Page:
By Rose Mary Saraiva, Volunteer Coordinator & Bereavement Services,
Catholic Social Services of Fall River, Inc.
FALL RIVER — Dia dos Amigos e Amigas (Friends Day) is an Azorean tradition that celebrates the bonds of friendship. In this tradition, which has been preserved for decades, friends gather to celebrate and let “loose.” They enjoy the friendships they have cultivated, good times, and take a break from the social norms that often regulate their days and activities.
The festivities often include luncheons or dinners, gifts, formal attire, and a host of other fun activities that can be as diverse as the group itself. Azorean immigrants brought this tradition, along with so many other beloved traditions, with them as they established new communities around the world
In keeping with the tradition of Dia dos Amigos, Vidalia Medeiros and a small group of volunteers, hosted such an event on February 9 at Santo Christo Parish in Fall River. Vidalia, along with her sister Judith Medeiros and two other volunteers — Maria Jose Franca and Judy Pavao — organized and prepared the event. The group decorated the hall, made special gifts for all the members, decorated tables with group photos highlighting “friendship,” and played games. Judith Medeiros and Judy Pavao led the group in prayer with a song by Padre Zezinho, SCJ, appropriately entitled, “Oração por meus Amigos” (A Prayer for my Friends). After the prayer, the meal began and like any Portuguese celebration, there was plenty of food, but the favorite, was the soup starter — Canja (chicken soup) prepared by Franca.
There was an atmosphere of closeness and friendship, a strong sense of camaraderie and shared experiences that was not only evident, but distinctly felt. A group of us were invited to attend from Catholic Social Services, and we were immediately made to feel as if we had been a major part of the group all along. In a sense, we have — Catholic Social Services, along with the Vice-Presidência do Governo Regional, Direção Regional das Comunidades, Governo dos Açores, (Vice-President of the Regional Government, Regional Directorate of Communities, Government of the Azores), co-sponsor the ongoing activities of this vital, but unassuming group.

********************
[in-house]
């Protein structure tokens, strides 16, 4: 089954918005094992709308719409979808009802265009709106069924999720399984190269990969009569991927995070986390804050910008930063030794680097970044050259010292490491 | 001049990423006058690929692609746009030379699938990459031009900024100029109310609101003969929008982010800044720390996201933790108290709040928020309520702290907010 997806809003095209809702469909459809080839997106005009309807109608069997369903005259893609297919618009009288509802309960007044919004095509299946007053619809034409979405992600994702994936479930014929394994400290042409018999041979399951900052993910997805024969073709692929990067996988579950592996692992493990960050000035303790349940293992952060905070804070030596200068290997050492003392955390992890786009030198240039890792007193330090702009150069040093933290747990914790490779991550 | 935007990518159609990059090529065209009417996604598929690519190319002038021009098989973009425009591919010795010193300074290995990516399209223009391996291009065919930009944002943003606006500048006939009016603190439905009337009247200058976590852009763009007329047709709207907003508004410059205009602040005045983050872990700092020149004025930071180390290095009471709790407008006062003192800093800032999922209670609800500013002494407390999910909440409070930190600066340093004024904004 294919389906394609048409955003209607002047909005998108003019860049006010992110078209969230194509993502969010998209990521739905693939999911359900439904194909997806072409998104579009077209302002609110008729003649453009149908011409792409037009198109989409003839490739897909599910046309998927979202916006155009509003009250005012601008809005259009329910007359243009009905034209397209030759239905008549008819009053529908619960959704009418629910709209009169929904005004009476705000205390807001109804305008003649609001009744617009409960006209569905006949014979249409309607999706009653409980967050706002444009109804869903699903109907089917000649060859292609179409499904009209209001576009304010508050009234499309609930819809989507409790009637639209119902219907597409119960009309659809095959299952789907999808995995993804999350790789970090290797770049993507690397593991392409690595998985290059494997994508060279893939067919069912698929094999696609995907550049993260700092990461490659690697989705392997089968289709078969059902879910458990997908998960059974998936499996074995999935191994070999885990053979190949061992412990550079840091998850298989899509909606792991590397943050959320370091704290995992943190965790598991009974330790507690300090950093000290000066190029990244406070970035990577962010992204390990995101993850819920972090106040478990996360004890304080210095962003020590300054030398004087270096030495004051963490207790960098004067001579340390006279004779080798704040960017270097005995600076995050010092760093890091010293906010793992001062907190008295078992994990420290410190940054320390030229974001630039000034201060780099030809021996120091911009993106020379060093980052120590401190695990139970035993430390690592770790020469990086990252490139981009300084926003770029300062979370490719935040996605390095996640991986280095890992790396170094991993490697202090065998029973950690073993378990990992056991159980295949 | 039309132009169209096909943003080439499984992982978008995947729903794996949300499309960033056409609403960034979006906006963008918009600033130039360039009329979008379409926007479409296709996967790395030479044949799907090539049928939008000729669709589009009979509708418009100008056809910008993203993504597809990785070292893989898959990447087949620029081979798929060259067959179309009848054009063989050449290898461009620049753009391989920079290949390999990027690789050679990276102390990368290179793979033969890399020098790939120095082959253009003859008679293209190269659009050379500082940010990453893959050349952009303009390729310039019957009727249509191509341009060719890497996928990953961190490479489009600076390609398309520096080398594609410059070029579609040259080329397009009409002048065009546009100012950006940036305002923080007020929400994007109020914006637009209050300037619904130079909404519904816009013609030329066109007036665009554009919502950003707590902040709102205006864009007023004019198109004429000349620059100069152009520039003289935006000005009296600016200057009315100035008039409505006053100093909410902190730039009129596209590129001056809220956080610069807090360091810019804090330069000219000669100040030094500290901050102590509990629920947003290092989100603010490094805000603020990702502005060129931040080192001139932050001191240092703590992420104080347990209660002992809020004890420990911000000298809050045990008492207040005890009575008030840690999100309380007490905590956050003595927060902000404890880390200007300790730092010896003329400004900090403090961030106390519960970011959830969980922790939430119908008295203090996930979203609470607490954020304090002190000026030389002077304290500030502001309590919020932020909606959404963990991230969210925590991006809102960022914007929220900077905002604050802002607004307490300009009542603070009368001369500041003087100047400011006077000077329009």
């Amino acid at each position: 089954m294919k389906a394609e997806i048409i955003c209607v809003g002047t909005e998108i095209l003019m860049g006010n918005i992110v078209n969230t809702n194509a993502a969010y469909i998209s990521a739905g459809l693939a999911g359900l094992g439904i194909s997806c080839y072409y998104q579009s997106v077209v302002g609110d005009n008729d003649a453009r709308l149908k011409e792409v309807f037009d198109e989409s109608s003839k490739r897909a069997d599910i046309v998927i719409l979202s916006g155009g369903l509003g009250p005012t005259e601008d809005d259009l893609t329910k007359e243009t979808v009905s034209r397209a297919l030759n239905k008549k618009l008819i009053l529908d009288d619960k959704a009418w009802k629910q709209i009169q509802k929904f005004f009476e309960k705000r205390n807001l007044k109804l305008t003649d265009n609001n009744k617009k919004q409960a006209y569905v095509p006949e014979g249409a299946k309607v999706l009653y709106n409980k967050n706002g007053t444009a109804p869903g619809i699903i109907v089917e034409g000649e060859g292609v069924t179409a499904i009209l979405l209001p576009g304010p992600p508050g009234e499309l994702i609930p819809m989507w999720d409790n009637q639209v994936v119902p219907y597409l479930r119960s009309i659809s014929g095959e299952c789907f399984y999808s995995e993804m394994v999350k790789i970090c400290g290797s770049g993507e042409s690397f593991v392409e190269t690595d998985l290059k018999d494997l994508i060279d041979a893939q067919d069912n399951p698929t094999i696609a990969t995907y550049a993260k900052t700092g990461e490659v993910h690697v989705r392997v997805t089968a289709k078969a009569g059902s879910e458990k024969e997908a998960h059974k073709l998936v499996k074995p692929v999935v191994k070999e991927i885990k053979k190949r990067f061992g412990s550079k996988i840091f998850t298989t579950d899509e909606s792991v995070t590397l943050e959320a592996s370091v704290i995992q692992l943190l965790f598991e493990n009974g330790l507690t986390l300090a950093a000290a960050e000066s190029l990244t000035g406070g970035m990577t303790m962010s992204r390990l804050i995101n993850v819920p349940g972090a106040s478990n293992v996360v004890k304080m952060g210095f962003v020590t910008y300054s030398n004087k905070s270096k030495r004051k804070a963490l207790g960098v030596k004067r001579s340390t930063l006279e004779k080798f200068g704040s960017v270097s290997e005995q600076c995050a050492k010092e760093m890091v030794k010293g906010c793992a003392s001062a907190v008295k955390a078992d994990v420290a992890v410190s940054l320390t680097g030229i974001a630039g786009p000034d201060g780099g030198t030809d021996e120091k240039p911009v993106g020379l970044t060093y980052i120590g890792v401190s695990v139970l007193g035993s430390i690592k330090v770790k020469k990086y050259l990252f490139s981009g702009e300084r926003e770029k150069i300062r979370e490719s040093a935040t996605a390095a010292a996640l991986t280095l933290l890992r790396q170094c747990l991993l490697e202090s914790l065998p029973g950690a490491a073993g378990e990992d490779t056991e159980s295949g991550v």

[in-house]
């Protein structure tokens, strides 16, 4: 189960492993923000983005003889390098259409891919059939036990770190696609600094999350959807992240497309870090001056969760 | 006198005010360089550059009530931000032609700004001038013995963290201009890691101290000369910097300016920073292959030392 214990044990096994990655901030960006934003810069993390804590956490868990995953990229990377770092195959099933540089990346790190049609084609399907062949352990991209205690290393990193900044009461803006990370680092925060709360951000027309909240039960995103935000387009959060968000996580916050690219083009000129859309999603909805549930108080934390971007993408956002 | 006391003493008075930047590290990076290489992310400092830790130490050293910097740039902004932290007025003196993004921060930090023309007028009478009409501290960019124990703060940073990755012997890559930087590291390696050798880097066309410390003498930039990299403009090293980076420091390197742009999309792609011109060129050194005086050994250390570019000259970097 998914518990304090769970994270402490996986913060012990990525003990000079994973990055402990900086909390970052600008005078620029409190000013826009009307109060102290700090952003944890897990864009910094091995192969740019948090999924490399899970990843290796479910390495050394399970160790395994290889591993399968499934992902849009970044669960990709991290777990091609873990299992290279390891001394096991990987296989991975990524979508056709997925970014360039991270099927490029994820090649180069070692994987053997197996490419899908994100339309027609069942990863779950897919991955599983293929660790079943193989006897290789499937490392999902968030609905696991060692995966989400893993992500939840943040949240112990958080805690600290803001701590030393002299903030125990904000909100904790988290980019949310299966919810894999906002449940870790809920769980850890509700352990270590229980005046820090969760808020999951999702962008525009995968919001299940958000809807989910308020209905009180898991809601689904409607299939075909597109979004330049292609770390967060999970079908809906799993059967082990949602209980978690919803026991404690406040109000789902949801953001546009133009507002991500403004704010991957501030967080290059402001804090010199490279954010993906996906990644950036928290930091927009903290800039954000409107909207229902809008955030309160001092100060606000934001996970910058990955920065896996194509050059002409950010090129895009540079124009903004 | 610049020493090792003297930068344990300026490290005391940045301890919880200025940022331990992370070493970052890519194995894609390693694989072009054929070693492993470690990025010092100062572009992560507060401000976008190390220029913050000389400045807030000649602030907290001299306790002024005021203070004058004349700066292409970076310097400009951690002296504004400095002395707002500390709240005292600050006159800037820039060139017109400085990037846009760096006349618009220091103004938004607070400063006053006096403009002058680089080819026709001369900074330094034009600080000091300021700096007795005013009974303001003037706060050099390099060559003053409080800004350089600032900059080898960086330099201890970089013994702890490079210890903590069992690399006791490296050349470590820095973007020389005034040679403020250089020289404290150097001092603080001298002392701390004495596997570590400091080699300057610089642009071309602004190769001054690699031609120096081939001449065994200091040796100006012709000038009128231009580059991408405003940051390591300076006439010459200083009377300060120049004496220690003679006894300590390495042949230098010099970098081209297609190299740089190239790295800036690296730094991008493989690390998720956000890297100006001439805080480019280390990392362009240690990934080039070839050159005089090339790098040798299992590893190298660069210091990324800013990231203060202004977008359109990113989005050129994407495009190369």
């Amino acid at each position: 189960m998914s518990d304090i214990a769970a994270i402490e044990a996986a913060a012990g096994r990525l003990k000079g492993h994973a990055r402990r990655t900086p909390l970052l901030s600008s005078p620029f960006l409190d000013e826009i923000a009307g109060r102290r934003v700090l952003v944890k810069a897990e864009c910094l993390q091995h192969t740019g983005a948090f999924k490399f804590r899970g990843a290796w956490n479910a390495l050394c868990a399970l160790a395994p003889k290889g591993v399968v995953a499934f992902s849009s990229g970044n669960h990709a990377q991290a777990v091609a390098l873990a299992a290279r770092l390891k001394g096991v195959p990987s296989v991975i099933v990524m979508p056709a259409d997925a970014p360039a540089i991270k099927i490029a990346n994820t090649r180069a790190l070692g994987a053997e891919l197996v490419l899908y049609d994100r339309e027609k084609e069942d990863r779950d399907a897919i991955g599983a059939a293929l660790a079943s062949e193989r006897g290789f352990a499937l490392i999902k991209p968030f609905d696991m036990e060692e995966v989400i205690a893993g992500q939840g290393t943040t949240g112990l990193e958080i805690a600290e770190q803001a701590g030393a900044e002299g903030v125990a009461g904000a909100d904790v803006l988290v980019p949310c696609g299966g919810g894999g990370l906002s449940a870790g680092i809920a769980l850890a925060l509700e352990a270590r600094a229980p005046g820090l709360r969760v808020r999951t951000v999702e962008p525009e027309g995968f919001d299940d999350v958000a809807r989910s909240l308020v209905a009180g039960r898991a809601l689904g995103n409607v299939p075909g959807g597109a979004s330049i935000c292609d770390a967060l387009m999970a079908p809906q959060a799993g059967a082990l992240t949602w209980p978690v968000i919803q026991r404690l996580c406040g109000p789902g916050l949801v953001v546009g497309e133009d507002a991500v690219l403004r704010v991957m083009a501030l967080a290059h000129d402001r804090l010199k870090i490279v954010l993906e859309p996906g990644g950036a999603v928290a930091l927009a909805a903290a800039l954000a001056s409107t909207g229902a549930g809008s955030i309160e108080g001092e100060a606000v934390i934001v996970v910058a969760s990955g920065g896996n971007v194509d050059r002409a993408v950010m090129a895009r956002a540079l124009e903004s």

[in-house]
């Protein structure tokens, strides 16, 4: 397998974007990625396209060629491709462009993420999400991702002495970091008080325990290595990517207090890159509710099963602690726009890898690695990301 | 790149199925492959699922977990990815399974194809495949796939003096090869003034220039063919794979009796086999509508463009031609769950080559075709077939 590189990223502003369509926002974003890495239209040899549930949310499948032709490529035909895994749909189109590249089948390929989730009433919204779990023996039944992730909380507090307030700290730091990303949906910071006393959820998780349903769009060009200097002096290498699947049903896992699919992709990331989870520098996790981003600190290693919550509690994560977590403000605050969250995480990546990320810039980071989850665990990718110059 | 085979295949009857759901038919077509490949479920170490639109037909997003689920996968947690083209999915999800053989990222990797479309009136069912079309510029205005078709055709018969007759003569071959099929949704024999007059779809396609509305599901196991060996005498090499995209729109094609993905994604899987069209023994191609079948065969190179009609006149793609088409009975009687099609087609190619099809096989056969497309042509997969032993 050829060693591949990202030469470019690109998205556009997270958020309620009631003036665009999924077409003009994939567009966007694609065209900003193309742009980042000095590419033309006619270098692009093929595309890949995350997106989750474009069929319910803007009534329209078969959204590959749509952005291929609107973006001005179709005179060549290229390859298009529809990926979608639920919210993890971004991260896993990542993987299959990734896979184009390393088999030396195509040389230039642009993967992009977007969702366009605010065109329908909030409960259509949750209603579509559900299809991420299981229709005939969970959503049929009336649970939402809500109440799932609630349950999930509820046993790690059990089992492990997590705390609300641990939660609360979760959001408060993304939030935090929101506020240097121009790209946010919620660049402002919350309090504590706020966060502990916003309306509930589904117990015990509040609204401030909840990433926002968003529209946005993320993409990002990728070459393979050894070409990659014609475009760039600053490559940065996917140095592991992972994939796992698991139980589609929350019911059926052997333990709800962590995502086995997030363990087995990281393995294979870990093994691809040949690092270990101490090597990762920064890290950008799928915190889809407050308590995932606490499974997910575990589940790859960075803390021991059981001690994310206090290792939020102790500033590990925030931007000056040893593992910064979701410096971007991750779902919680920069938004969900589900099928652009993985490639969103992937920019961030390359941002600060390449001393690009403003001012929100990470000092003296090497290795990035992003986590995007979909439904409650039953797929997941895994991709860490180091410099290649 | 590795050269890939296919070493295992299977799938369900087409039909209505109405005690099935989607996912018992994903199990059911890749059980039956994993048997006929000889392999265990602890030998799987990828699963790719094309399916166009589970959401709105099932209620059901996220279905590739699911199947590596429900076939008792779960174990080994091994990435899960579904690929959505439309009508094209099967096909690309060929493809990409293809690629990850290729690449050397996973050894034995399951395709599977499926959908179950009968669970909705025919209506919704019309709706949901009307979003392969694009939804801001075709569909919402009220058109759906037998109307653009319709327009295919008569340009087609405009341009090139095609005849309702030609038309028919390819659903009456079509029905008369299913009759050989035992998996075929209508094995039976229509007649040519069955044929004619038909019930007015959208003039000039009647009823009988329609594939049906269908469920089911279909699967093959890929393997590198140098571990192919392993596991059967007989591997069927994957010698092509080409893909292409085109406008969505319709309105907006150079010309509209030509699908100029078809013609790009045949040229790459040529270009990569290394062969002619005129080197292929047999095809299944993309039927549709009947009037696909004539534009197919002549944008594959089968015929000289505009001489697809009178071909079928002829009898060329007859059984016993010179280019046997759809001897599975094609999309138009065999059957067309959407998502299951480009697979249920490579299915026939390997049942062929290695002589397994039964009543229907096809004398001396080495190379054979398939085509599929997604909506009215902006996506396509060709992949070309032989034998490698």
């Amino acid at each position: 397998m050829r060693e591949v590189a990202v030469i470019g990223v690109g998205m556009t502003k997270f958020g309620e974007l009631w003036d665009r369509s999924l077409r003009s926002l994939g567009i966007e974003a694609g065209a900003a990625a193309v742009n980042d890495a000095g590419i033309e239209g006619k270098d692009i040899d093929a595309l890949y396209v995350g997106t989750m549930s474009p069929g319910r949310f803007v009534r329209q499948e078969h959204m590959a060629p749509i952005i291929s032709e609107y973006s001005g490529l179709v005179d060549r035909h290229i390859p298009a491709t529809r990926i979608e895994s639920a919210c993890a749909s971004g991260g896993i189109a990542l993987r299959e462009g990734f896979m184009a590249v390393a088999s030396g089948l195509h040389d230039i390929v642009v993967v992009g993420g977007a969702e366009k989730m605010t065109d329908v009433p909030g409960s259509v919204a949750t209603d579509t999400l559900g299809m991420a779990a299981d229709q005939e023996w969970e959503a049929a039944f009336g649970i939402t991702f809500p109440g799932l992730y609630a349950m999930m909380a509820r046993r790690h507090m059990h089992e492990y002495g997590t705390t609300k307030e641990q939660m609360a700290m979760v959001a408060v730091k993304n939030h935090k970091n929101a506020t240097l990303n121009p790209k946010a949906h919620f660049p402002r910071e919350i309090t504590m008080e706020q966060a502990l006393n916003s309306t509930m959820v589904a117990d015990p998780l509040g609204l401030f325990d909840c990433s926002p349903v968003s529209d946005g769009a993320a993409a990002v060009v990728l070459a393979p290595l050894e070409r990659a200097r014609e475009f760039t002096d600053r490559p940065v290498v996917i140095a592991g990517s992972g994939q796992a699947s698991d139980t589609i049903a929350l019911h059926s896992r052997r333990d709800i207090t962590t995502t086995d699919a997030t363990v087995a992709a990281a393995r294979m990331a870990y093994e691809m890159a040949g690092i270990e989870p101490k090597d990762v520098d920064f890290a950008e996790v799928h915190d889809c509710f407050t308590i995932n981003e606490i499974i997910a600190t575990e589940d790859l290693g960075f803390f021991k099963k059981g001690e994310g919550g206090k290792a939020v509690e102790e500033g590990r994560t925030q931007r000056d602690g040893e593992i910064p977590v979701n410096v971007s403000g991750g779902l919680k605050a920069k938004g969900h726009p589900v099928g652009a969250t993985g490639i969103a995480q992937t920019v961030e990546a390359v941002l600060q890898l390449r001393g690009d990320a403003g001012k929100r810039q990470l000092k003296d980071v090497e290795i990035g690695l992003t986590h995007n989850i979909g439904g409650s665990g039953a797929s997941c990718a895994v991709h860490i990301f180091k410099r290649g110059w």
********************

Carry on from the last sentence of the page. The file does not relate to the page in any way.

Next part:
Who make up this group? They are simply known as the Santo Christo Senior Group; it is graciously hosted and supported by Father Jeffrey Cabral, pastor, and the parishioners of Santo Christo Church in Fall River. This group started through an initiative of the Azorean government to ensure that the elderly were not alone or forgotten. Through this initiative, funding was made available to the Azorean communities around the world. An alliance was formed with Catholic Social Services more than 20 years ago to be the agency that would serve as the “home base” for the group. The initial group was formed and coordinated by Juraci Ribeiro, a CSS staff member, in 2001. When Ribeiro left, she passed the baton to Vidalia Medeiros and her group of volunteers in 2008.
The group consisting of 26 members from the Fall River and New Bedford area, meets every Wednesday, and provides a social outlet for those who would otherwise find themselves alone. Elderly individuals often feel isolated and excluded, as other family members, children, and grandchildren are often busy with their own lives and demands. This especially becomes more problematic as they reach retirement age, become disabled, or widowed and lose their connection with co-workers, their spouses’ extended family, and even friendships that were based on them as a couple. For many of our older population, this often leads to low self-esteem, depression, and in some, suicidal ideation. It was the impact that loneliness and isolation have on the elderly that spearheaded initiatives to connect the elderly in the community.
A look around the room and at the faces of those present, was proof that such programs do have a positive effect and definitely offer lasting benefits that come through genuine connections. As invited guests, Susan Mazzarella, Rui Rosa and myself were quickly “adopted” as one of them and they offered their personal stories unabashedly. There were so many who wanted to simply share, but for the sake of space and time, I would like to share a couple that stood out.